As we first pointed out several weeks ago, Citi notes first that foreign buying of US credit – for long a mainstay of market demand – fell to zero in November and has not revived significantly since, either in official numbers or on Citi’s own flows (Figure 5). While there has been some rotation towards Europe in Japanese buying, this has not been nearly enough to offset the reduction in the US; furthermore hopes that this is simply a seasonal lull will dwindle further if there is not a big uptick following Japanese Golden Week.
One simple reason for this, as we explained 2 months ago, is that net of surging dollar funding costs, US Treasuries hedged for the dollar mean that the effective yield on US paper is now lower than both JGBs and Bunds, crippling foreign demand.
In other words, as long as the Fed’s tightening cycle keeps overnight funding costs high (note the failure of Libor-OIS to drop as so many so-called experts predicted would happen), demand for US paper will continue to wane.
But it’s not just flows into credit that have suddenly halted: the same has happened to mutual fund flows.
While the weekly numbers have been volatile, and fixed income has held up better than equities, it looks distinctly as though net buying of risk assets has ground to a halt (bottom left chart). Moreover, the flow across asset classes and geographies has been very consistent with the abovementioned late cycle dynamics: a short-term cycle driven by trailing total returns (bottom right chart), and a longer-term cycle driven by deposit rates. As Citi warns, “both of these are sending increasingly negative signals – all the more so now the YTD return on $ IG has hit -3.5%”, an observation which BofA’s Michael Hartnett noted yesterday to warn that the ECB is now on the verge of quantitative failure.
What is King’s conclusion? Simple (no really): just follow central bank liquidity (all the way down), to wit:
The broader point in all this is that – despite the markets’ confusing gyrations and counter-gyrations in response to the latest earnings beat or Trump tweet – there is a pattern. The enormous influx of central bank liquidity in recent years may not have produced nearly as much inflation as expected in the real economy, but it did produce an abundance of asset price inflation – over and above what should have been expected on the grounds of economic fundamentals alone.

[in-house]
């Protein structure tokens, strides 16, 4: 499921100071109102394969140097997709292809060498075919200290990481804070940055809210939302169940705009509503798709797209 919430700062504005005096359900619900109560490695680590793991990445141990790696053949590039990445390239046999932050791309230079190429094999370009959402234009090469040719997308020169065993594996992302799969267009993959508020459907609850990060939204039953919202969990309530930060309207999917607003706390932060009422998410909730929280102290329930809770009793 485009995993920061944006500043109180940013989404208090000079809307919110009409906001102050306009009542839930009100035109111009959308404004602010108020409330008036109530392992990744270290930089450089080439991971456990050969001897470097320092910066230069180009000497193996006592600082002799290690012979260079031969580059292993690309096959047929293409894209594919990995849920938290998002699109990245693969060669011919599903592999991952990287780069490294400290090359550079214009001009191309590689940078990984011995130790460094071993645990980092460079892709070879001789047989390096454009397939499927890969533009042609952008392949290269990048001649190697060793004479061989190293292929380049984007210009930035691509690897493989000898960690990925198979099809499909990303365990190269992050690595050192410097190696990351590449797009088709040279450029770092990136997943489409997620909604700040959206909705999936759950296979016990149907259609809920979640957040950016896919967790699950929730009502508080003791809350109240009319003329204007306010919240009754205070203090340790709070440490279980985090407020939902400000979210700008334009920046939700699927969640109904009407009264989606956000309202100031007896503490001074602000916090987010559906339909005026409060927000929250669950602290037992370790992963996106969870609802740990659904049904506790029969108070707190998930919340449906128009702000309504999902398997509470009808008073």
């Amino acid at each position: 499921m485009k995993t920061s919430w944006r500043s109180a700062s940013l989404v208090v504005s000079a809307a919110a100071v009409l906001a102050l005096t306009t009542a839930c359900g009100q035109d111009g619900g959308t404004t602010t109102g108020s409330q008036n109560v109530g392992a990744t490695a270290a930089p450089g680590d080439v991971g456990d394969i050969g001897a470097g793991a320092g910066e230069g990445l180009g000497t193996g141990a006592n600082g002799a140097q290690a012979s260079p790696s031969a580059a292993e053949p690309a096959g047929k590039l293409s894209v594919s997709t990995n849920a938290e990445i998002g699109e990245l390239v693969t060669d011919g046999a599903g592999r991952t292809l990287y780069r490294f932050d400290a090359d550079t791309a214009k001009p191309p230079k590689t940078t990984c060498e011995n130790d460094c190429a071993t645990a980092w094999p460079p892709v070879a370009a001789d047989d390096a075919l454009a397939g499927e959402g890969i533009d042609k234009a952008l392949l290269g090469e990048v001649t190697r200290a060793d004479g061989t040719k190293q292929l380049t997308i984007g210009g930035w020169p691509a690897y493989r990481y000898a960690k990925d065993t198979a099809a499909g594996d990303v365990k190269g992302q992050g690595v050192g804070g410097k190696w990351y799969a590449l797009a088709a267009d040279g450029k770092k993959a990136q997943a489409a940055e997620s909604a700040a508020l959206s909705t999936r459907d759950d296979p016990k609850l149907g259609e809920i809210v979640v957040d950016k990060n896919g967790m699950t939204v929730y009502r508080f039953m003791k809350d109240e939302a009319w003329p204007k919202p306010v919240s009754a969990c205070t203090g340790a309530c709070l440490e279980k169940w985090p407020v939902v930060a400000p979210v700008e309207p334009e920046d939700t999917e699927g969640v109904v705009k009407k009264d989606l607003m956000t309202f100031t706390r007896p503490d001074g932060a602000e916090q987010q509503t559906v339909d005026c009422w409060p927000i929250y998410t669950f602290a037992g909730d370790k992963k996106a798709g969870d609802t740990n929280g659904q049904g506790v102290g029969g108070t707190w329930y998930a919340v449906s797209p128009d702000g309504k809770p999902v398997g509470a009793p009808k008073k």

The chart he is referring to is, of course, this one:
… and in just a few months, it will turn negative for the first time since the financial crisis. Hence, point #2:
More than that, to quote Jeremy Stein, it got into “all the cracks”, flowing freely from one asset class to another and one geography to another. Now that the flow of central bank purchases is in decline, and especially that the Fed’s central bank balance sheet is contracting, the risk is that this process runs in reverse, leaving asset prices unsupported and exposing surprising vulnerabilities as money comes back out from different asset classes and geographies.
… while brings us to – what else – another gloomy outlook from the man whose clear, simple explanation of why Lehman should fail one week ahead of the Lehman failure in September 2008 , many say became a self-fulfilling prophecy and indeed led to Lehman’s failure.
So far the shift in this direction has been modest. The ECB and BoJ have still been putting chairs into the game even as the Fed has begun taking them out, and there are times when the music is playing that it’s tempting to overlook the markets’ vulnerabilities. But investors prefer $ chairs to € and ¥ chairs, and even they are accumulating at a slower rate. The signs are there, for those who choose to see them – in rising real yields, in falling inflows, in pockets of stress in global money markets, and in the continuing correlation between market moves and global central bank liquidity.
As more chairs are withdrawn, expect more consensus trades suddenly to come under pressure – and don’t be surprised if more than a few investors find themselves left standing awkwardly as a result.